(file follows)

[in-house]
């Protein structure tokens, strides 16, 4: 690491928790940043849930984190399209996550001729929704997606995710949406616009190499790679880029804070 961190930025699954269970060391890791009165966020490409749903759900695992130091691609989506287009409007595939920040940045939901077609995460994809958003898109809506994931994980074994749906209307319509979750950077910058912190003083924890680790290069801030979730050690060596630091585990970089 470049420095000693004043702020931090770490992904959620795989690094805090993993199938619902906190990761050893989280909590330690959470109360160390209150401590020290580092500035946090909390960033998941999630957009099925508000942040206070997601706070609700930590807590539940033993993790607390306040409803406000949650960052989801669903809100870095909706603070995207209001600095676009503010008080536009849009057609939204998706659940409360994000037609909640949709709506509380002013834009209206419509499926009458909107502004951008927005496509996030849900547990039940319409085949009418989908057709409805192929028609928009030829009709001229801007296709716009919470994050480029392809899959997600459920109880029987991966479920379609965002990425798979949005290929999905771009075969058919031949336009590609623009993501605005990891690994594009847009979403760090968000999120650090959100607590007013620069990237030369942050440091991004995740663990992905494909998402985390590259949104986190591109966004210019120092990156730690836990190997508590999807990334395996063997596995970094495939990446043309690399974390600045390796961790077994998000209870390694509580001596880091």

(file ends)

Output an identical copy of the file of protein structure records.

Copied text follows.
[in-house]
């Protein structure tokens, strides 16, 4: 690491928790940043849930984190399209996550001729929704997606995710949406616009190499790679880029804070 961190930025699954269970060391890791009165966020490409749903759900695992130091691609989506287009409007595939920040940045939901077609995460994809958003898109809506994931994980074994749906209307319509979750950077910058912190003083924890680790290069801030979730050690060596630091585990970089 470049420095000693004043702020931090770490992904959620795989690094805090993993199938619902906190990761050893989280909590330690959470109360160390209150401590020290580092500035946090909390960033998941999630957009099925508000942040206070997601706070609700930590807590539940033993993790607390306040409803406000949650960052989801669903809100870095909706603070995207209001600095676009503010008080536009849009057609939204998706659940409360994000037609909640949709709506509380002013834009209206419509499926009458909107502004951008927005496509996030849900547990039940319409085949009418989908057709409805192929028609928009030829009709001229801007296709716009919470994050480029392809899959997600459920109880029987991966479920379609965002990425798979949005290929999905771009075969058919031949336009590609623009993501605005990891690994594009847009979403760090968000999120650090959100607590007013620069990237030369942050440091991004995740663990992905494909998402985390590259949104986190591109966004210019120092990156730690836990190997508590999807990334395996063997596995970094495939990446043309690399974390600045390796961790077994998000209870390694509580001596880091």